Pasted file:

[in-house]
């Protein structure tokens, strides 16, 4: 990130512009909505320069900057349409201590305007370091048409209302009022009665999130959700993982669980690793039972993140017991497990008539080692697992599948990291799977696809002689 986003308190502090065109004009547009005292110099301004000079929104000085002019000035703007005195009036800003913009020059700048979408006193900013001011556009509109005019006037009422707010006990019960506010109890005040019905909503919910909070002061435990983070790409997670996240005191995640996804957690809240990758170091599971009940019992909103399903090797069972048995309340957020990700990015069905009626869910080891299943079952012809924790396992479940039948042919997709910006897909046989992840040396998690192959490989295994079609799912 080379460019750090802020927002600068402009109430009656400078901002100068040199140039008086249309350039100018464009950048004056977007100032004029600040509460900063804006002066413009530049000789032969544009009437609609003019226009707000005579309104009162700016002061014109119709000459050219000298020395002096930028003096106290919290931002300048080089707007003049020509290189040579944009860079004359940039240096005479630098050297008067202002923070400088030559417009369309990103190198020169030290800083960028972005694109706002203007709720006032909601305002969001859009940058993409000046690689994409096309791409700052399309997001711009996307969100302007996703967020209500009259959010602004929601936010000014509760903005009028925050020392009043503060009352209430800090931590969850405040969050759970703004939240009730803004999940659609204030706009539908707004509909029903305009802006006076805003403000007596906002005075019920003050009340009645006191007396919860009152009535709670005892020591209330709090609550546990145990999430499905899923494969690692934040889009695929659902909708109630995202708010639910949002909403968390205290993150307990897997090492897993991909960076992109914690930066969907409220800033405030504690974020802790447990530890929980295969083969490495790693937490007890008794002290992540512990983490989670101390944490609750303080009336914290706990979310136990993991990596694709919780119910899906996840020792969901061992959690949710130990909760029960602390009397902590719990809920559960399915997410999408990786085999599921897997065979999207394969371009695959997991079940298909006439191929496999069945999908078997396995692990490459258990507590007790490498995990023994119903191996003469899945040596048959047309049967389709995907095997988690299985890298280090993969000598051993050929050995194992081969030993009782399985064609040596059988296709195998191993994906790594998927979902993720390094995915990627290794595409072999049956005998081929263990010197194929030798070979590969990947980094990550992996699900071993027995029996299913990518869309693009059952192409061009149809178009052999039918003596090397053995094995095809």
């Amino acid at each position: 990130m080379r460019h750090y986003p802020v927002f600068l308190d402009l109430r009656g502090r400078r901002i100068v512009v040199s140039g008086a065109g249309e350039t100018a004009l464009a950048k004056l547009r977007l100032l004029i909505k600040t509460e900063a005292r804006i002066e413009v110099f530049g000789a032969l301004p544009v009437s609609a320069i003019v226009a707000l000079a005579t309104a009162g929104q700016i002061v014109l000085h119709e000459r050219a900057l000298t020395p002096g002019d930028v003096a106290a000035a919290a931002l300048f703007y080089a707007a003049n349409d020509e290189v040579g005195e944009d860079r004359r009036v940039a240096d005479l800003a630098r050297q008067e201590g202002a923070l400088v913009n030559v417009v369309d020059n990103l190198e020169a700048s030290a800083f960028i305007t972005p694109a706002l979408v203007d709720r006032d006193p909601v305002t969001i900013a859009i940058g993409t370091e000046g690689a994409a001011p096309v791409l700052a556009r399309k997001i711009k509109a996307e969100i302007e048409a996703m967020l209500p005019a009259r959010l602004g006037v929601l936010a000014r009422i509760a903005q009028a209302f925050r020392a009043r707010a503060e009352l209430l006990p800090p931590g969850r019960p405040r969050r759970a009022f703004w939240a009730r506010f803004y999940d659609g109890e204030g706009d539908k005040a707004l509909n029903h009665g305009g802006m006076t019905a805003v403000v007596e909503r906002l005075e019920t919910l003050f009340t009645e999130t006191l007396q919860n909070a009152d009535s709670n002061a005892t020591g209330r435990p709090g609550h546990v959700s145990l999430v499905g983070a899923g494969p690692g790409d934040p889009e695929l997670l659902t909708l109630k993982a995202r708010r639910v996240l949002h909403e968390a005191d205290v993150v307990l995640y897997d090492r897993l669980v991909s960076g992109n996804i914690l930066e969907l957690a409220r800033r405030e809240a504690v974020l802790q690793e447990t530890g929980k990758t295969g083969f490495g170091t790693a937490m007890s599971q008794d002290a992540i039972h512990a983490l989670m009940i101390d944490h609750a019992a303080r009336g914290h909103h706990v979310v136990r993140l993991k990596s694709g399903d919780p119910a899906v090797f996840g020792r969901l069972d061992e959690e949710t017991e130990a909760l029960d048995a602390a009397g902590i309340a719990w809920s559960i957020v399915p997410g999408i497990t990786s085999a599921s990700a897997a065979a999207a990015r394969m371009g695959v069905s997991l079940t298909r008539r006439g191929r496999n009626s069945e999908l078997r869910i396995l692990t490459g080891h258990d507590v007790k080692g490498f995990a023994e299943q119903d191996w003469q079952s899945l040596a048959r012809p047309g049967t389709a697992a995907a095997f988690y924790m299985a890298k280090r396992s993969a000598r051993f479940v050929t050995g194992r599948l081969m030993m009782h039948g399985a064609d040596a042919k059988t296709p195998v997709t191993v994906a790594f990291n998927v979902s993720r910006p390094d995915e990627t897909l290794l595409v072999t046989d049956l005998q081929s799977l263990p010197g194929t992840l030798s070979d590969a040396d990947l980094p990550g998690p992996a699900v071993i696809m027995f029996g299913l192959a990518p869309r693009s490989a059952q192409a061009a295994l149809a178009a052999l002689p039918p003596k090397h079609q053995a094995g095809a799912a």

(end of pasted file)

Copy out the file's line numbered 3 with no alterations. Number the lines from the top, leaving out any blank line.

């Amino acid at each position: 990130m080379r460019h750090y986003p802020v927002f600068l308190d402009l109430r009656g502090r400078r901002i100068v512009v040199s140039g008086a065109g249309e350039t100018a004009l464009a950048k004056l547009r977007l100032l004029i909505k600040t509460e900063a005292r804006i002066e413009v110099f530049g000789a032969l301004p544009v009437s609609a320069i003019v226009a707000l000079a005579t309104a009162g929104q700016i002061v014109l000085h119709e000459r050219a900057l000298t020395p002096g002019d930028v003096a106290a000035a919290a931002l300048f703007y080089a707007a003049n349409d020509e290189v040579g005195e944009d860079r004359r009036v940039a240096d005479l800003a630098r050297q008067e201590g202002a923070l400088v913009n030559v417009v369309d020059n990103l190198e020169a700048s030290a800083f960028i305007t972005p694109a706002l979408v203007d709720r006032d006193p909601v305002t969001i900013a859009i940058g993409t370091e000046g690689a994409a001011p096309v791409l700052a556009r399309k997001i711009k509109a996307e969100i302007e048409a996703m967020l209500p005019a009259r959010l602004g006037v929601l936010a000014r009422i509760a903005q009028a209302f925050r020392a009043r707010a503060e009352l209430l006990p800090p931590g969850r019960p405040r969050r759970a009022f703004w939240a009730r506010f803004y999940d659609g109890e204030g706009d539908k005040a707004l509909n029903h009665g305009g802006m006076t019905a805003v403000v007596e909503r906002l005075e019920t919910l003050f009340t009645e999130t006191l007396q919860n909070a009152d009535s709670n002061a005892t020591g209330r435990p709090g609550h546990v959700s145990l999430v499905g983070a899923g494969p690692g790409d934040p889009e695929l997670l659902t909708l109630k993982a995202r708010r639910v996240l949002h909403e968390a005191d205290v993150v307990l995640y897997d090492r897993l669980v991909s960076g992109n996804i914690l930066e969907l957690a409220r800033r405030e809240a504690v974020l802790q690793e447990t530890g929980k990758t295969g083969f490495g170091t790693a937490m007890s599971q008794d002290a992540i039972h512990a983490l989670m009940i101390d944490h609750a019992a303080r009336g914290h909103h706990v979310v136990r993140l993991k990596s694709g399903d919780p119910a899906v090797f996840g020792r969901l069972d061992e959690e949710t017991e130990a909760l029960d048995a602390a009397g902590i309340a719990w809920s559960i957020v399915p997410g999408i497990t990786s085999a599921s990700a897997a065979a999207a990015r394969m371009g695959v069905s997991l079940t298909r008539r006439g191929r496999n009626s069945e999908l078997r869910i396995l692990t490459g080891h258990d507590v007790k080692g490498f995990a023994e299943q119903d191996w003469q079952s899945l040596a048959r012809p047309g049967t389709a697992a995907a095997f988690y924790m299985a890298k280090r396992s993969a000598r051993f479940v050929t050995g194992r599948l081969m030993m009782h039948g399985a064609d040596a042919k059988t296709p195998v997709t191993v994906a790594f990291n998927v979902s993720r910006p390094d995915e990627t897909l290794l595409v072999t046989d049956l005998q081929s799977l263990p010197g194929t992840l030798s070979d590969a040396d990947l980094p990550g998690p992996a699900v071993i696809m027995f029996g299913l192959a990518p869309r693009s490989a059952q192409a061009a295994l149809a178009a052999l002689p039918p003596k090397h079609q053995a094995g095809a799912a």